Leica M8 vs X-U Typ 113
The Leica M8 and the Leica X-U (Typ 113) are two enthusiast cameras that were revealed to the public, respectively, in September 2006 and January 2016. The M8 is a rangefinder-style mirrorless camera, while the X-U Typ 113 is a fixed lens compact. The cameras are based on an APS-H (M8) and an APS-C (X-U Typ 113) sensor. The M8 has a resolution of 10.4 megapixels, whereas the X-U Typ 113 provides 16.1 MP.
Below is an overview of the main specs of the two cameras as a starting point for the comparison.
|Leica M8||Leica X-U Typ 113|
|Rangefinder camera||Fixed lens compact camera|
|Leica M mount lenses||35mm f/1.7|
|10.4 MP, APS-H Sensor||16.1 MP, APS-C Sensor|
|no Video||1080/30p Video|
|ISO 160-2500||ISO 100-12500|
|Optical viewfinder||Viewfinder optional|
|2.5" LCD, 230k dots||3.0" LCD, 920k dots|
|Fixed screen (not touch-sensitive)||Fixed screen (not touch-sensitive)|
|2 shutter flaps per second||5 shutter flaps per second|
|Not weather sealed||Waterproof body (3m)|
|139 x 80 x 37 mm, 591 g||140 x 79 x 88 mm, 635 g|
Going beyond this snapshot of core features and characteristics, what are the differences between the Leica M8 and the Leica X-U (Typ 113)? Which one should you buy? Read on to find out how these two cameras compare with respect to their body size, their imaging sensors, their shooting features, their input-output connections, and their reception by expert reviewers.
The side-by-side display below illustrates the physical size and weight of the Leica M8 and the Leica X-U Typ 113. The two cameras are presented according to their relative size. Three successive views from the front, the top, and the rear are shown. All width, height and depth measures are rounded to the nearest millimeter.
The M8 can be obtained in two different colors (black, silver), while the X-U Typ 113 is only available in black.
If the front view area (width x height) of the cameras is taken as an aggregate measure of their size, the Leica M8 and the Leica X-U Typ 113 are of equal size. It is noteworthy in this context that the X-U Typ 113 is splash and dust-proof, while the M8 does not feature any corresponding weather-sealing. More than that, the X-U Typ 113 is water-proof up to 3m and can, thus, be used for underwater photography.
The above size and weight comparisons are to some extent incomplete and possibly misleading, as the X-U Typ 113 has a lens built in, whereas the M8 is an interchangeable lens camera that requires a separate lens. Attaching the latter will add extra weight and bulk to the setup. You can compare the optics available for the M8 and their specifications in the Leica M Lens Catalog.
The table below summarizes the key physical specs of the two cameras alongside a broader set of comparators. In case you want to display and compare another camera duo, just click on the right or left arrow next to the camera that you would like to inspect. Alternatively, you can also use the CAM-parator to select your camera combination among a larger number of options.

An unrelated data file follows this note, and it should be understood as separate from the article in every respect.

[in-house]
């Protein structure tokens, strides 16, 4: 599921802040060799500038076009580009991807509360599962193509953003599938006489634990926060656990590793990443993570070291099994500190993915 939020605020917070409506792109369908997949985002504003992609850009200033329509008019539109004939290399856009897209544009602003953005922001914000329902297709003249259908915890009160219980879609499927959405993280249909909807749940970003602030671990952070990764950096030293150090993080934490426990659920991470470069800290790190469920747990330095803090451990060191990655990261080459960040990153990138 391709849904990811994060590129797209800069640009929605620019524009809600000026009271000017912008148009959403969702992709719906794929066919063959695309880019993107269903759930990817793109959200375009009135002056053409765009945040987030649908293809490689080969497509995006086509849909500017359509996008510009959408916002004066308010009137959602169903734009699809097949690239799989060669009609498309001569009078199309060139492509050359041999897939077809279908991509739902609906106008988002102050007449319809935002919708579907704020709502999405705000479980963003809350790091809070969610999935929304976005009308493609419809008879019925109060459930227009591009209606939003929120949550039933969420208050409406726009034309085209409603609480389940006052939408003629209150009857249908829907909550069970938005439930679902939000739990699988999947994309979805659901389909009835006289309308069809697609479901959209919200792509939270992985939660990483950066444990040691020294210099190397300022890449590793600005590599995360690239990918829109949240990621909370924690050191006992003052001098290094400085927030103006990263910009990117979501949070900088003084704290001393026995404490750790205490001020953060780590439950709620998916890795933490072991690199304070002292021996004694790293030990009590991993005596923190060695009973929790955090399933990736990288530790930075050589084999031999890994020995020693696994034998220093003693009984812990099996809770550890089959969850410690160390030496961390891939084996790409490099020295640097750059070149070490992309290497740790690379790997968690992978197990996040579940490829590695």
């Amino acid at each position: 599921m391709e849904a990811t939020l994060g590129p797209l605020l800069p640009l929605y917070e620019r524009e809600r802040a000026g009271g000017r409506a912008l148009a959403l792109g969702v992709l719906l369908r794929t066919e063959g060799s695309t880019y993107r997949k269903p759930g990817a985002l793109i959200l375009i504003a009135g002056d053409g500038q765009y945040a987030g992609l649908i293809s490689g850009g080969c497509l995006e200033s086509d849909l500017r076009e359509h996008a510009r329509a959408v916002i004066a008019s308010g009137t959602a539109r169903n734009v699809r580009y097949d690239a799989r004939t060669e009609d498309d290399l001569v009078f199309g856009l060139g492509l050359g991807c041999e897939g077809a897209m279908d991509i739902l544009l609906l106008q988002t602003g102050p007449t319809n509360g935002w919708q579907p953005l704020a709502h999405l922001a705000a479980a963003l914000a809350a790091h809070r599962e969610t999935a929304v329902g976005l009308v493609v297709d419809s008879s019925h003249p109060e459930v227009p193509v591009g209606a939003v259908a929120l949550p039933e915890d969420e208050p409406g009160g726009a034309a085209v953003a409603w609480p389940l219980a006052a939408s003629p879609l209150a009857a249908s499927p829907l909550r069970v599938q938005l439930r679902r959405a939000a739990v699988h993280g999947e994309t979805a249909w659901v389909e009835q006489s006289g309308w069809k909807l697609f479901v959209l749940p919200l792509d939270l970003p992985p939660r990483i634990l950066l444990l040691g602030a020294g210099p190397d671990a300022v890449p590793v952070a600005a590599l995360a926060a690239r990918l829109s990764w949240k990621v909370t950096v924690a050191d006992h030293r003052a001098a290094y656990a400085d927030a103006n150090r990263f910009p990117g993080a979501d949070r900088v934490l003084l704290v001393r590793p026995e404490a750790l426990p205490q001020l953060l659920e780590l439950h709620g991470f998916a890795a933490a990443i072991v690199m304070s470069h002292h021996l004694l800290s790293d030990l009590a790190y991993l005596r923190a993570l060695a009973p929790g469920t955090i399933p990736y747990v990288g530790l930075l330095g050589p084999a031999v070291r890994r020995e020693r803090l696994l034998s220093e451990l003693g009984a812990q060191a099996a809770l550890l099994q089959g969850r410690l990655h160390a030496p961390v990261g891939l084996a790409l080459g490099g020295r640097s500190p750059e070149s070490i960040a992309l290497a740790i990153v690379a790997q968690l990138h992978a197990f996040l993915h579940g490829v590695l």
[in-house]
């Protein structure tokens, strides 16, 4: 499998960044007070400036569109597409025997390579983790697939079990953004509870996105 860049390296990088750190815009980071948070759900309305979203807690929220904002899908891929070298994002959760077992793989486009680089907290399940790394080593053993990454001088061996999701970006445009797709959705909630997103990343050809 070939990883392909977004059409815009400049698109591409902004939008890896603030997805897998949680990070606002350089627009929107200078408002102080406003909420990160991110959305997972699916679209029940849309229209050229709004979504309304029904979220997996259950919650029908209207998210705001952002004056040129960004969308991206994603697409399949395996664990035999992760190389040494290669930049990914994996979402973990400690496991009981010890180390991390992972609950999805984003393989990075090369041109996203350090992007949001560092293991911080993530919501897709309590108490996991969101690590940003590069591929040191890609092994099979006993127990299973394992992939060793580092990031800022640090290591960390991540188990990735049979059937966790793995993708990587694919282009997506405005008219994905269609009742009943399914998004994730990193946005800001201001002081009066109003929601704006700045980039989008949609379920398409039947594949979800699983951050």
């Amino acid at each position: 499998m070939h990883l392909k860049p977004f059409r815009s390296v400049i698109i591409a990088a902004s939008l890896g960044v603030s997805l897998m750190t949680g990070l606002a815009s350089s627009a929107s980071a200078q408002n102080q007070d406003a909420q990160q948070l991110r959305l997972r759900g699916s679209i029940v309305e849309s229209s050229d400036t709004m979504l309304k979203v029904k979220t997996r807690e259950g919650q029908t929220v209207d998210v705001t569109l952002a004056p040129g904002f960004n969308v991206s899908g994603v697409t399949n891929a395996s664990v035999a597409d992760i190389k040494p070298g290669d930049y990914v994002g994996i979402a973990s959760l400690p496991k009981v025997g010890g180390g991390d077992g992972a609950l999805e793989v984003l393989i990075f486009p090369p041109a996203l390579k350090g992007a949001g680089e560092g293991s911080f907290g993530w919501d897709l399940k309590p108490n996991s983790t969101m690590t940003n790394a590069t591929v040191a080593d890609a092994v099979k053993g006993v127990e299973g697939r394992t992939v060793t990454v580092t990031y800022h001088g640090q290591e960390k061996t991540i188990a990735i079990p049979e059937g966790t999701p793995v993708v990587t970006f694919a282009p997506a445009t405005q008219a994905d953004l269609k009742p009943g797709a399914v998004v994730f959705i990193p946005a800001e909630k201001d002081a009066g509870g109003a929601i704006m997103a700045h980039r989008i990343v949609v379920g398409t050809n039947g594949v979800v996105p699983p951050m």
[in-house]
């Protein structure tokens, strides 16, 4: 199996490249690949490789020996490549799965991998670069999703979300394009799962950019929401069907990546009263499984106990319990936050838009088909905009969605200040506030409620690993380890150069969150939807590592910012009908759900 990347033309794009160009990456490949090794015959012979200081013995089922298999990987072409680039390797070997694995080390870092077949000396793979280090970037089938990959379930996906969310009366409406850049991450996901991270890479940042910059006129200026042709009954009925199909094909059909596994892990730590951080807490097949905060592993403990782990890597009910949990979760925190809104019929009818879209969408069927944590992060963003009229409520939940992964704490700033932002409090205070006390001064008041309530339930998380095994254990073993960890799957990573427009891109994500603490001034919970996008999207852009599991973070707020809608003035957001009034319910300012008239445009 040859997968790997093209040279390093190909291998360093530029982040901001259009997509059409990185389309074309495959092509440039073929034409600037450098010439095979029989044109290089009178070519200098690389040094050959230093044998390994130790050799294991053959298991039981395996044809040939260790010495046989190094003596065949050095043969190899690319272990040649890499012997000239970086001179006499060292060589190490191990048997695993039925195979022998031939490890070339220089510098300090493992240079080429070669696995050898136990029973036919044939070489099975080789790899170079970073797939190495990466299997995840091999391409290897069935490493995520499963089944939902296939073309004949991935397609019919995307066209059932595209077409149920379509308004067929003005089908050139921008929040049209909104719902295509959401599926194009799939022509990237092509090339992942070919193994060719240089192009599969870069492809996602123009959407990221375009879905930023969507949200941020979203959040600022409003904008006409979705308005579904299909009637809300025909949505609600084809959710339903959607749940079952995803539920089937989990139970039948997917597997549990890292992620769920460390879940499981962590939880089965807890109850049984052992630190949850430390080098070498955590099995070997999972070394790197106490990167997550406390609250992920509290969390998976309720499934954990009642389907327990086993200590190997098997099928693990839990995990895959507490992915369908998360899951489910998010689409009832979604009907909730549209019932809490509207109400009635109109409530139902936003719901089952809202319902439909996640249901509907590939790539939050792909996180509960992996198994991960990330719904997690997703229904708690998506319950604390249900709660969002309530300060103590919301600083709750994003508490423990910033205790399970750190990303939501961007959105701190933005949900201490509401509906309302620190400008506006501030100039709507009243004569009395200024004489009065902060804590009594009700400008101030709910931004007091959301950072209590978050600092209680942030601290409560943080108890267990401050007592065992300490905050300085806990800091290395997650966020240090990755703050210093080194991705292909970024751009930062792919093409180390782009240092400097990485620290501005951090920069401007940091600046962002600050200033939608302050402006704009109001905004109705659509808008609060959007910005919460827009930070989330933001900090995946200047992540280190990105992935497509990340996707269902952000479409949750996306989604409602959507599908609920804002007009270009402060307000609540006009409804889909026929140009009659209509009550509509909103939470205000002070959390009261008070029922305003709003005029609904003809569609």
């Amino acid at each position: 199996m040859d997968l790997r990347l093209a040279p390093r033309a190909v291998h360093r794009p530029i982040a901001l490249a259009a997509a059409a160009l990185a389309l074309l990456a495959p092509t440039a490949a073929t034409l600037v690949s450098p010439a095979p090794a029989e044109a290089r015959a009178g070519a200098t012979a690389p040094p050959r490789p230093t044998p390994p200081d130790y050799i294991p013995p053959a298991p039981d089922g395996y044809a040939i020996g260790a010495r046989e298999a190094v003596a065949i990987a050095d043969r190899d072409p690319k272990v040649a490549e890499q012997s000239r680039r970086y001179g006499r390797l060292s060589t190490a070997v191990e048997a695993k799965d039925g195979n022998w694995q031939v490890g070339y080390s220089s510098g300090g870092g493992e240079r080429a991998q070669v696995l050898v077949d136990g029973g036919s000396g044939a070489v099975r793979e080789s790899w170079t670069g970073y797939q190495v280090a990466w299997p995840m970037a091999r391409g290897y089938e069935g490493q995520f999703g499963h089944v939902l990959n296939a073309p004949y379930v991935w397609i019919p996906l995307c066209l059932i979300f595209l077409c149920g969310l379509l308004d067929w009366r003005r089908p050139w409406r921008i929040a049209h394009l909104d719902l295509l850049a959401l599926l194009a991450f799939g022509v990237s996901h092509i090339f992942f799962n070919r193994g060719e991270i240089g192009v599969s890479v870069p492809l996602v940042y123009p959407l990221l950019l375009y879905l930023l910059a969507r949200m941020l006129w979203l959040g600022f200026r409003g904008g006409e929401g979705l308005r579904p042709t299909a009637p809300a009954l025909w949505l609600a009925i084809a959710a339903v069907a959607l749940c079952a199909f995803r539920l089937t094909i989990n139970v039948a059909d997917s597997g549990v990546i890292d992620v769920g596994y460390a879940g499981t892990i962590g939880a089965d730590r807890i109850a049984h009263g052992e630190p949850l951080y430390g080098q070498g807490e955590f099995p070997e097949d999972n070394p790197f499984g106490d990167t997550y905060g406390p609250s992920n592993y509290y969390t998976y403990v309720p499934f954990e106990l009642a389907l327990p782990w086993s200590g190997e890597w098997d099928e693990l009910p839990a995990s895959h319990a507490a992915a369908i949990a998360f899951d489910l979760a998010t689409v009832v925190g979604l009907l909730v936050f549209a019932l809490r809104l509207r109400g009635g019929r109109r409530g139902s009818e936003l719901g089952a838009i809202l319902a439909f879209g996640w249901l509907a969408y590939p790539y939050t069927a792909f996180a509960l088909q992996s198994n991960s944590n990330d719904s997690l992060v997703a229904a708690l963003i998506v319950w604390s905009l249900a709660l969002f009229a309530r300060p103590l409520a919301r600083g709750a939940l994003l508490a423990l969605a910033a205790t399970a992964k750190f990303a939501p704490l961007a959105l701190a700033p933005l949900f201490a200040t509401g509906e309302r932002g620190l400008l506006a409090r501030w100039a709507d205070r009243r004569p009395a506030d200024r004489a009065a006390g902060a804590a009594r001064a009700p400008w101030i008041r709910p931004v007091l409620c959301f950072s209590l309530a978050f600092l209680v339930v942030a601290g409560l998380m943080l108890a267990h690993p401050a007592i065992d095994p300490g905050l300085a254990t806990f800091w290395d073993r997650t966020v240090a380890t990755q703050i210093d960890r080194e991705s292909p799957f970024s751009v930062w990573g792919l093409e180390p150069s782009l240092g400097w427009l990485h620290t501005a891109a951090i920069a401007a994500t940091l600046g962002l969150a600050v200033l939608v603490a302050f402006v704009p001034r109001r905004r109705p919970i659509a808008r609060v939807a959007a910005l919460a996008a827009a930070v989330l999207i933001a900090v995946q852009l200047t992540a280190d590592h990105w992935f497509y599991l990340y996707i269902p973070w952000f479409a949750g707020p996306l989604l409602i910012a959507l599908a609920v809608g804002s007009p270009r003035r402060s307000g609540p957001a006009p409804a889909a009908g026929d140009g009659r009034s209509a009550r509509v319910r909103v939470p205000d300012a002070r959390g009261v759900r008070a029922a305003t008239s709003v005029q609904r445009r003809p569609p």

|Leica M8»||139 mm||80 mm||37 mm||591 g||..||n||Sep 2006||5,499||Leica M8|
|Leica X-U Typ 113«||140 mm||79 mm||88 mm||635 g||450||Y||Jan 2016||2,950||Leica X-U Typ 113|
|Canon G3 X« »||123 mm||77 mm||105 mm||733 g||300||Y||Jun 2015||999||Canon G3 X|
|Canon 1100D« »||130 mm||100 mm||78 mm||495 g||700||n||Feb 2011||449||Canon 1100D|
|Canon 400D« »||127 mm||84 mm||65 mm||556 g||370||n||Aug 2006||799||Canon 400D|
|Leica M10« »||139 mm||80 mm||39 mm||660 g||210||Y||Jan 2017||6,595||Leica M10|
|Leica M Typ 262« »||139 mm||80 mm||42 mm||680 g||..||Y||Nov 2015||5,195||Leica M Typ 262|
|Leica Q Typ 116« »||130 mm||80 mm||93 mm||640 g||300||n||Jun 2015||4,249||Leica Q Typ 116|
|Leica X Vario« »||133 mm||73 mm||95 mm||680 g||450||n||Jun 2013||2,850||Leica X Vario|
|Leica M9« »||139 mm||80 mm||37 mm||585 g||..||n||Sep 2009||7,999||Leica M9|
|Nikon Df« »||144 mm||110 mm||67 mm||760 g||1400||Y||Nov 2013||2,749||Nikon Df|
|Nikon D3000« »||126 mm||97 mm||64 mm||536 g||500||n||Jul 2009||599||Nikon D3000|
|Nikon D5000« »||127 mm||104 mm||80 mm||590 g||510||n||Apr 2009||749||Nikon D5000|
|Nikon D40X« »||124 mm||94 mm||64 mm||522 g||520||n||Mar 2007||729||Nikon D40X|
|Nikon D80« »||132 mm||103 mm||77 mm||668 g||600||n||Aug 2006||999||Nikon D80|
|Panasonic L10« »||135 mm||96 mm||78 mm||556 g||450||n||Aug 2007||599||Panasonic L10|
|Note: Measurements and pricing do not include easily detachable parts, such as interchangeable lenses or optional viewfinders.|
The price is, of course, an important factor in any camera decision. The retail prices at the time of the camera’s release place the model in the market relative to other models in the producer’s line-up and the competition. The X-U Typ 113 was launched at a lower price than the M8, despite having a lens built in. Normally, street prices remain initially close to the MSRP, but after a couple of months, the first discounts appear. Later in the product cycle and, in particular, when the replacement model is about to appear, further discounting and stock clearance sales often push the camera price considerably down.